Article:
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Half-Wit Democrats Help Elect Republicans

Monday, July 30, 2007
No this isn't an attack on the DLC, or a criticism of Democrats waging negative primary campaigns against each other. No this is in response to North Carolina's effort to alter the way it allocates Electoral College votes for the 2008 Presidential election (via Jerome Armstrong).

So here's the story. The Democratic Governor and Democratic State Legislature in North Carolina are planning to move to the Maine-Nebraska system of allocating electors. Usually electoral college votes are apportioned on a winner-take-all basis, which has a lot of bad consequences I won't get into here. In the Maine-Nebraska system, also called the Congressional District system, the winner of each congressional district receives 1 electoral college vote, while the overall state winner receives a bonus of two. The idea is that states that are lopsidedly for one party or the other would not be ignored in presidential elections anymore. The specifically partisan calculation of North Carolina Democrats, while it is unlikely a Democrat will win North Carolina, under this scheme the Democratic nominee in 2008 would be able to win an extra couple of electoral college votes in the blue-tinged tarheel districts. If this plan had been in effect in 2000, Al Gore would have won.

So it sounds like a great idea, right? Right? Well, wrong. Why? Gerrymandered congressional districts. In part because of contemptible Republican districting plans, in part because of the requirement for majority-minority districts, and in part because of the concentration of Democratic voters in urban areas, the Democrats have a built-in disadvantage in the House. In other words, there are a bunch of 65% Democratic seats and a bunch more 55% Republican ones.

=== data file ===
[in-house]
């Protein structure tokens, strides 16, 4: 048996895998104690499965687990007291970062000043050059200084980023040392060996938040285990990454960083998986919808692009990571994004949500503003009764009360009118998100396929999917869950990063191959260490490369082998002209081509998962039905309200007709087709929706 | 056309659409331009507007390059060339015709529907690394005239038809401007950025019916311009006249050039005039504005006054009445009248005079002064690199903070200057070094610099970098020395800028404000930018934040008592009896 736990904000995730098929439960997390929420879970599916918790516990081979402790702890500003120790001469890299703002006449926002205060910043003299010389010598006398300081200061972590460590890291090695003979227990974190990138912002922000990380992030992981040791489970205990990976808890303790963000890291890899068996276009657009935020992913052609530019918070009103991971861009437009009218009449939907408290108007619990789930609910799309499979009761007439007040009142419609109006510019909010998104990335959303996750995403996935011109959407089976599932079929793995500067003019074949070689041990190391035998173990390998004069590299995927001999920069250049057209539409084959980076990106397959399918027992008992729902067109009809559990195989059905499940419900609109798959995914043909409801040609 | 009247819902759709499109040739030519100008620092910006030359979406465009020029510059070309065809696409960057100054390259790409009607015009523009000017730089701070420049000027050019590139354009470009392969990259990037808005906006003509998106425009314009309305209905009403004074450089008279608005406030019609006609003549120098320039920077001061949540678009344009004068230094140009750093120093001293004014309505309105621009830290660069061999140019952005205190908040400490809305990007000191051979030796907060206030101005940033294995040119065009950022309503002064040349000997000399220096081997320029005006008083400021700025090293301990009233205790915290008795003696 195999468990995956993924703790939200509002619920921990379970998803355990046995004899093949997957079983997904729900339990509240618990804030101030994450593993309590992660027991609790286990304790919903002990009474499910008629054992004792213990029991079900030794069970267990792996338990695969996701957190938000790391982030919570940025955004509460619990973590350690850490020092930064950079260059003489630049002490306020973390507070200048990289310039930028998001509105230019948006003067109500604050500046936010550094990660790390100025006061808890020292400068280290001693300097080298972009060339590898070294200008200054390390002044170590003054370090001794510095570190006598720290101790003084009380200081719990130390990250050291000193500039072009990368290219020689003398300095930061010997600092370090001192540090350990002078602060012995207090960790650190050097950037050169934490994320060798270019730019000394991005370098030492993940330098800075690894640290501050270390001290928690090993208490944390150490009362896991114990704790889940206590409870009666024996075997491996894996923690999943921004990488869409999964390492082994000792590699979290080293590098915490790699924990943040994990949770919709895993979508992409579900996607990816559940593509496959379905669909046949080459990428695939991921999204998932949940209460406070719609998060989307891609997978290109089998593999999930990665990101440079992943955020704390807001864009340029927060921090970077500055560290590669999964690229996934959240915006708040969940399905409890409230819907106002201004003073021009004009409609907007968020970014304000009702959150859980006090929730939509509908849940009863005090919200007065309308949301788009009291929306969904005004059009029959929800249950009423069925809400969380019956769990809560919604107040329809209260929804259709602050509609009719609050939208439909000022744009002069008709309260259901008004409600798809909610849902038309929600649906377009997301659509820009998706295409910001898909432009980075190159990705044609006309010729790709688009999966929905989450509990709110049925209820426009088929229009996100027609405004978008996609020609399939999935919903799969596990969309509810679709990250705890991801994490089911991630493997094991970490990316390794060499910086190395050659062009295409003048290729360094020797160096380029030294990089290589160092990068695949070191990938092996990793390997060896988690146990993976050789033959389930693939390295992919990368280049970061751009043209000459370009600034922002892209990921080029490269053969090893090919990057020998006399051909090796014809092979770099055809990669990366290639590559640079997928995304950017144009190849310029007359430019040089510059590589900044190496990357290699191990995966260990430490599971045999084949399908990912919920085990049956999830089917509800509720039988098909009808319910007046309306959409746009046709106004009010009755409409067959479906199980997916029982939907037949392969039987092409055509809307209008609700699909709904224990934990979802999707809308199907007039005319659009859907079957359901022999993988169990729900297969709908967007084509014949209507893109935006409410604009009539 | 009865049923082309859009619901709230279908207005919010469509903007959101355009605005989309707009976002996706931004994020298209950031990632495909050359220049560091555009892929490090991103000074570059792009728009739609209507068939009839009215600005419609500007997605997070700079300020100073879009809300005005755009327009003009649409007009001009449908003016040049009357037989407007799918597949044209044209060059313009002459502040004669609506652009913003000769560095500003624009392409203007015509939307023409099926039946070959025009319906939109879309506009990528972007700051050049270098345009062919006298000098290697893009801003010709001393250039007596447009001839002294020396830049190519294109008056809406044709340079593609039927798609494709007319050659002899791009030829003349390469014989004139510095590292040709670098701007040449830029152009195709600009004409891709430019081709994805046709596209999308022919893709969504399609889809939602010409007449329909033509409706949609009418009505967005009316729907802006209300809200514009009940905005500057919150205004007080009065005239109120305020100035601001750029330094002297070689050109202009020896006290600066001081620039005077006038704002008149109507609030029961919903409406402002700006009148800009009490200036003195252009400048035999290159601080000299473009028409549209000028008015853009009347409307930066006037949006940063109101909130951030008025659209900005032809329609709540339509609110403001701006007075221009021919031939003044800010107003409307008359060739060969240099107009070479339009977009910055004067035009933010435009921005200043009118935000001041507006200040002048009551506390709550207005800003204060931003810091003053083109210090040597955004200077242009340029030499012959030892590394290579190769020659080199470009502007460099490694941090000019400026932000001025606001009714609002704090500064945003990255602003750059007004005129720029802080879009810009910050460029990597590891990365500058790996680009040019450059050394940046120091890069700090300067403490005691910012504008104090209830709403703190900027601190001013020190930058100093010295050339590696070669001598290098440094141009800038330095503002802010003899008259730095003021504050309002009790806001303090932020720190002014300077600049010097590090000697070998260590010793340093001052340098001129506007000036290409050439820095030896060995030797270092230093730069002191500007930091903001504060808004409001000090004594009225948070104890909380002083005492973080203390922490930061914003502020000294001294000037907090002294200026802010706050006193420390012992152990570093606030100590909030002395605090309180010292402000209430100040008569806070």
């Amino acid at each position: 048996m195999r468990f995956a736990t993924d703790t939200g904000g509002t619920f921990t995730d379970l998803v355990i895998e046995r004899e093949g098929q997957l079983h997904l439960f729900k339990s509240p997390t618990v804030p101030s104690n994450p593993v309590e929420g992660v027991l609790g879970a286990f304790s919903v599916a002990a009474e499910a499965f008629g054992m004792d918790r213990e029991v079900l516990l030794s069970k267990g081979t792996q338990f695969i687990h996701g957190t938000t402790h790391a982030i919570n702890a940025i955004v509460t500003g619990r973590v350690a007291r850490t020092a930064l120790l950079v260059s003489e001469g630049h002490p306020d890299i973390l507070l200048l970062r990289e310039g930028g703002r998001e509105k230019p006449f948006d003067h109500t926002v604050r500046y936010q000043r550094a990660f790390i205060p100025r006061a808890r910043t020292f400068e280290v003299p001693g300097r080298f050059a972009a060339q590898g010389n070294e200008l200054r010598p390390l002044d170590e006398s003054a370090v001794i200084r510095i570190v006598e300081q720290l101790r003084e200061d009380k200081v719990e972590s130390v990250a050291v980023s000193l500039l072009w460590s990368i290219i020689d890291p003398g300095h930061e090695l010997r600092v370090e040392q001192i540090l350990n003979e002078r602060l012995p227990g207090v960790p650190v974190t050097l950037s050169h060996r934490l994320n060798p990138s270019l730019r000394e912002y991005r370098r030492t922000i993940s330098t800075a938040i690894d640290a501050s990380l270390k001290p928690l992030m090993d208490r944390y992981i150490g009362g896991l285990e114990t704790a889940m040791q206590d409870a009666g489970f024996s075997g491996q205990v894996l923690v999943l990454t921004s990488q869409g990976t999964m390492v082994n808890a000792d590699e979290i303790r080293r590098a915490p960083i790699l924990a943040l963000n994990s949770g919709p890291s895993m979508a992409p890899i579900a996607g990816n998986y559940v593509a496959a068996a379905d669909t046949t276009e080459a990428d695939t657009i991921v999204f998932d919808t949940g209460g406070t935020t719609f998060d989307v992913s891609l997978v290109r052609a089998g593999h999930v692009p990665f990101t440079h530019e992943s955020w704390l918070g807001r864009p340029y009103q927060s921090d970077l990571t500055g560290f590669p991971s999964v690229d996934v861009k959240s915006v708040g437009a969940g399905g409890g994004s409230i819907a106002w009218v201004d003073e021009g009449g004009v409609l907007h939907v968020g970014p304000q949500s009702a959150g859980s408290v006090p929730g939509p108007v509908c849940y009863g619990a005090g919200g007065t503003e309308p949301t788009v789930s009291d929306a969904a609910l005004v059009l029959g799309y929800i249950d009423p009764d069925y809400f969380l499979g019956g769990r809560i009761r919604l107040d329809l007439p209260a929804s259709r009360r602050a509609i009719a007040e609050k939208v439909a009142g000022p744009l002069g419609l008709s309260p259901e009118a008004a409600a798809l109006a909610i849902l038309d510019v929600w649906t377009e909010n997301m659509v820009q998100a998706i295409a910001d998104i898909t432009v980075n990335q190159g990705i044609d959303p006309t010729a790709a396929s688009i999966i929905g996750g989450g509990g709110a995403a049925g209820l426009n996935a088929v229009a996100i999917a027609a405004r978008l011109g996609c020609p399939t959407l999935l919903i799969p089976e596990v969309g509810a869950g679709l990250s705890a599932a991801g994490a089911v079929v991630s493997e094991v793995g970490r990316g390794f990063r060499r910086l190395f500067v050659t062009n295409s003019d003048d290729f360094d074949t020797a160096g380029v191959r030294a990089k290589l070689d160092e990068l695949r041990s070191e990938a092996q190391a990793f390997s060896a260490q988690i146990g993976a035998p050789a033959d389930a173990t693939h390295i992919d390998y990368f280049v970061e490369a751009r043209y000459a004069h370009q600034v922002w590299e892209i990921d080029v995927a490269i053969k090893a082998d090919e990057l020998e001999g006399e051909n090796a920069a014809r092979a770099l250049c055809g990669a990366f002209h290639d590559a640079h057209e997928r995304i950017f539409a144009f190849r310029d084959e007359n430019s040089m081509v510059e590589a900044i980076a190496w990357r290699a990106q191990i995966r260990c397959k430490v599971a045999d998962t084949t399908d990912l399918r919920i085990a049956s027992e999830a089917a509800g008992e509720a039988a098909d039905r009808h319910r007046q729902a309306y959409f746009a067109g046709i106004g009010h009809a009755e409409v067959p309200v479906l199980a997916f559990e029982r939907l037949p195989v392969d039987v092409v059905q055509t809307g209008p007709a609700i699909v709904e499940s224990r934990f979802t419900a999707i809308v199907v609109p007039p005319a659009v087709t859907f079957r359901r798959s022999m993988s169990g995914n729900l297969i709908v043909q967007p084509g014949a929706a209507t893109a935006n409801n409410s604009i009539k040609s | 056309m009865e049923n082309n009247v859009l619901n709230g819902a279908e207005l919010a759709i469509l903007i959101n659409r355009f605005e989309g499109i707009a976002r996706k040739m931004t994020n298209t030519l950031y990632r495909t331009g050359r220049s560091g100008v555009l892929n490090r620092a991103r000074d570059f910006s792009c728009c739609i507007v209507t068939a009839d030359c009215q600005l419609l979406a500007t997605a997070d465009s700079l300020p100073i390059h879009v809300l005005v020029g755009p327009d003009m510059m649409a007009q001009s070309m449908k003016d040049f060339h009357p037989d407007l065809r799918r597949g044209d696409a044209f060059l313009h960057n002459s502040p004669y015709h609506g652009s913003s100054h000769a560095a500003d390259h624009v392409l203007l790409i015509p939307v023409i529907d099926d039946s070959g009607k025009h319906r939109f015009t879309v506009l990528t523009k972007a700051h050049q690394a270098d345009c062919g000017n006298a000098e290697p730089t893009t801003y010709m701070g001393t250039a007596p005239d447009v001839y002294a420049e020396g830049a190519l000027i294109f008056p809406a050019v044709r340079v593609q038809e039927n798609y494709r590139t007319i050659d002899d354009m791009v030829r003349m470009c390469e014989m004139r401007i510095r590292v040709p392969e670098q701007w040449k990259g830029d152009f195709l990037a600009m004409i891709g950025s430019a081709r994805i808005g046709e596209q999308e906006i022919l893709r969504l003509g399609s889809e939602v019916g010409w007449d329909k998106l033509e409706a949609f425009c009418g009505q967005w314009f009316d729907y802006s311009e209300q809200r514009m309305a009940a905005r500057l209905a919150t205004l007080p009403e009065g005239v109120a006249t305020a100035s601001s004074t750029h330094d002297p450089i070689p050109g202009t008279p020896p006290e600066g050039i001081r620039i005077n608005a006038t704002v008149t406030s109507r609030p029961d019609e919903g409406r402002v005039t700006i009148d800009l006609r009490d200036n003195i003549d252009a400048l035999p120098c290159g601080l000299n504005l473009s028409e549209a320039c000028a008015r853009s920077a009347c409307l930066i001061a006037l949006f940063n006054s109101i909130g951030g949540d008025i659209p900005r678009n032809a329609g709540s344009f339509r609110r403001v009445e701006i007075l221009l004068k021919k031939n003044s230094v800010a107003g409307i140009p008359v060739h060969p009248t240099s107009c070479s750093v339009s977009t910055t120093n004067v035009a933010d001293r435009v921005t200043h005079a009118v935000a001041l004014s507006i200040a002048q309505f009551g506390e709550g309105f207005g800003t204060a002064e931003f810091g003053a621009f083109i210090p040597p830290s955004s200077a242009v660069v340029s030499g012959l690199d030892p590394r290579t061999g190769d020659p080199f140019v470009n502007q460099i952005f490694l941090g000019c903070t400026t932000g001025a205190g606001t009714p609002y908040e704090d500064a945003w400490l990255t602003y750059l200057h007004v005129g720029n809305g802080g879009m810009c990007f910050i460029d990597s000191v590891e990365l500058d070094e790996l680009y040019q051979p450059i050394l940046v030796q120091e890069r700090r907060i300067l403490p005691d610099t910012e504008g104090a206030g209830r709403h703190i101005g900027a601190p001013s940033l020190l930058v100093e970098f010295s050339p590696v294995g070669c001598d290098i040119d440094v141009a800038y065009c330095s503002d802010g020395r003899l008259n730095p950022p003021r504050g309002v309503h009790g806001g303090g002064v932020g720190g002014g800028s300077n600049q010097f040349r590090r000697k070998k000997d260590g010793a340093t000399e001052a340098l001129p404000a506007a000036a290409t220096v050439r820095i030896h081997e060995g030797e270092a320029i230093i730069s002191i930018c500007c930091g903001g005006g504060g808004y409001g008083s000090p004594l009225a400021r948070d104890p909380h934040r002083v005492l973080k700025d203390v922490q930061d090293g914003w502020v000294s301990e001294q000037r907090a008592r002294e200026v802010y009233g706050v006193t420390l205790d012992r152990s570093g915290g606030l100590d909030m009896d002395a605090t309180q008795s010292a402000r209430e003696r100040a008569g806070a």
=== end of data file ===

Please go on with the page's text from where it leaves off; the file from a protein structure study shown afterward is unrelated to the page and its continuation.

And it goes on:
But why does this matter? We're only talking about North Carolina! If you think the Republicans won't respond in kind I suppose. But what if there were a large swing state with a Republican Governor and Republican with heavily pro-Republican gerrymanders? What would happen if they adopted the same plan, with the result that Democrat could win a plurality in the state but still lose the electoral college vote 2-1. Hmm. Is there such a state. Let me think. Oh yeah.


The only problem with the Maine-Nebraska plan is that it's EVEN WORSE THAN THE CURRENT SYSTEM. The electoral college is problematic because it over-represents small states and can result in the candidate with the most popular votes losing the election (like in 2000). The Congressional District plan wouldn't just do nothing to solve either of these problems, it would be the latter one worse. If it had been in place in 1976, Ford would have won even though he lost to Carter in the national popular vote by 2 percentage points.

You want to reform the Electoral College? Fine. Just don't be an idiot about it.
Posted by Arbitrista @ 3:51 PM
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